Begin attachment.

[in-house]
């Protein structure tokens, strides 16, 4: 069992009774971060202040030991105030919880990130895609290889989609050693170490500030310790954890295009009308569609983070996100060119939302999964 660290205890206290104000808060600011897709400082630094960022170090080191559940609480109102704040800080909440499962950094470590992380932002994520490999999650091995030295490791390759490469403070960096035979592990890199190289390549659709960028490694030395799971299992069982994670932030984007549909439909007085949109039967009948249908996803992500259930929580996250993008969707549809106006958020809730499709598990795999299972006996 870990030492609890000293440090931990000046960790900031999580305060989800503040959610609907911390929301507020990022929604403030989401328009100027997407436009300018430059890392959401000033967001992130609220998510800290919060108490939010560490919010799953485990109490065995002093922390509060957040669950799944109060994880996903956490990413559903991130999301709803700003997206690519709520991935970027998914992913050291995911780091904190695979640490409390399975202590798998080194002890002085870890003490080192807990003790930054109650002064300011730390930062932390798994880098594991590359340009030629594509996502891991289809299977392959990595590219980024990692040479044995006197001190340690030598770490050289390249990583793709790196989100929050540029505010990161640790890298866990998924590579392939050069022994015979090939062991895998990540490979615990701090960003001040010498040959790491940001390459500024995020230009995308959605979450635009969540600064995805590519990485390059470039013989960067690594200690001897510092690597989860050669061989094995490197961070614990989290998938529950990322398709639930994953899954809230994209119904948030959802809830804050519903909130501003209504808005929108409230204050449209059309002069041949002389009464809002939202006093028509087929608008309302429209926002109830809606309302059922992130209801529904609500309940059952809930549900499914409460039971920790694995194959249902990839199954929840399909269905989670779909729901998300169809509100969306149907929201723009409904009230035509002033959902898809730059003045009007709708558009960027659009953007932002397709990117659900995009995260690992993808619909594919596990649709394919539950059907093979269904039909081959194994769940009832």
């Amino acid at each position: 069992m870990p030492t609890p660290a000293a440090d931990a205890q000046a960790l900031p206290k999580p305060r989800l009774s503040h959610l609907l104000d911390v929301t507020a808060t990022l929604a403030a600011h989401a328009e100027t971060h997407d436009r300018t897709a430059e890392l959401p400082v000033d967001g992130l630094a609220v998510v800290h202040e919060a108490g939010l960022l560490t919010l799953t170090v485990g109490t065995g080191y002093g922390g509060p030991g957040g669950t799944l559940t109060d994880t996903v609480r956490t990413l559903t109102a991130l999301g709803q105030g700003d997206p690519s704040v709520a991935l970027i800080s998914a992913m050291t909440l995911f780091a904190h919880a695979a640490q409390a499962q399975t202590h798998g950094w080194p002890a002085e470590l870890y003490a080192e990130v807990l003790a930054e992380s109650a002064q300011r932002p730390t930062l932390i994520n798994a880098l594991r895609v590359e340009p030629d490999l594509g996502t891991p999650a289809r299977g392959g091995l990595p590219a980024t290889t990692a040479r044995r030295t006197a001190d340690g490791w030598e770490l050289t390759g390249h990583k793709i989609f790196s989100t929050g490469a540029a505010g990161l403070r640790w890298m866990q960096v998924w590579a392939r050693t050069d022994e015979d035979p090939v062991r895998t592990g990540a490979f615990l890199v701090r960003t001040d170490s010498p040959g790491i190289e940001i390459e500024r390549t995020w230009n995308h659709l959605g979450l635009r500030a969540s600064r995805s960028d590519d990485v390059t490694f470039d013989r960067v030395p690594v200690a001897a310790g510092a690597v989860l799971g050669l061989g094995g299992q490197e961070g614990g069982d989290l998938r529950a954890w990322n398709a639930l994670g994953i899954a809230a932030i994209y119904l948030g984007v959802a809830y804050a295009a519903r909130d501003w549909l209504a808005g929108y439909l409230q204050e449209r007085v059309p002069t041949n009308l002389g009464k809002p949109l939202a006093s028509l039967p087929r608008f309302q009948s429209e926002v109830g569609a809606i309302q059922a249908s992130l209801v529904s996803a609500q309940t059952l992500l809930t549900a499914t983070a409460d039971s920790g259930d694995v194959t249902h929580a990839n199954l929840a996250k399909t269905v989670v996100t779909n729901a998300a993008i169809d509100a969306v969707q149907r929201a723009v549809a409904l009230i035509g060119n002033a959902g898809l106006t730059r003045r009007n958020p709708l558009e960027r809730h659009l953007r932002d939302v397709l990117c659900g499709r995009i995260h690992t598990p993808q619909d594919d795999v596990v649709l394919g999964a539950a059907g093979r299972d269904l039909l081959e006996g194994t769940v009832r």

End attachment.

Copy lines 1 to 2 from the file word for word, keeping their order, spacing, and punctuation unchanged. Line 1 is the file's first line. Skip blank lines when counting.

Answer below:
[in-house]
């Protein structure tokens, strides 16, 4: 069992009774971060202040030991105030919880990130895609290889989609050693170490500030310790954890295009009308569609983070996100060119939302999964 660290205890206290104000808060600011897709400082630094960022170090080191559940609480109102704040800080909440499962950094470590992380932002994520490999999650091995030295490791390759490469403070960096035979592990890199190289390549659709960028490694030395799971299992069982994670932030984007549909439909007085949109039967009948249908996803992500259930929580996250993008969707549809106006958020809730499709598990795999299972006996 870990030492609890000293440090931990000046960790900031999580305060989800503040959610609907911390929301507020990022929604403030989401328009100027997407436009300018430059890392959401000033967001992130609220998510800290919060108490939010560490919010799953485990109490065995002093922390509060957040669950799944109060994880996903956490990413559903991130999301709803700003997206690519709520991935970027998914992913050291995911780091904190695979640490409390399975202590798998080194002890002085870890003490080192807990003790930054109650002064300011730390930062932390798994880098594991590359340009030629594509996502891991289809299977392959990595590219980024990692040479044995006197001190340690030598770490050289390249990583793709790196989100929050540029505010990161640790890298866990998924590579392939050069022994015979090939062991895998990540490979615990701090960003001040010498040959790491940001390459500024995020230009995308959605979450635009969540600064995805590519990485390059470039013989960067690594200690001897510092690597989860050669061989094995490197961070614990989290998938529950990322398709639930994953899954809230994209119904948030959802809830804050519903909130501003209504808005929108409230204050449209059309002069041949002389009464809002939202006093028509087929608008309302429209926002109830809606309302059922992130209801529904609500309940059952809930549900499914409460039971920790694995194959249902990839199954929840399909269905989670779909729901998300169809509100969306149907929201723009409904009230035509002033959902898809730059003045009007709708558009960027659009953007932002397709990117659900995009995260690992993808619909594919596990649709394919539950059907093979269904039909081959194994769940009832």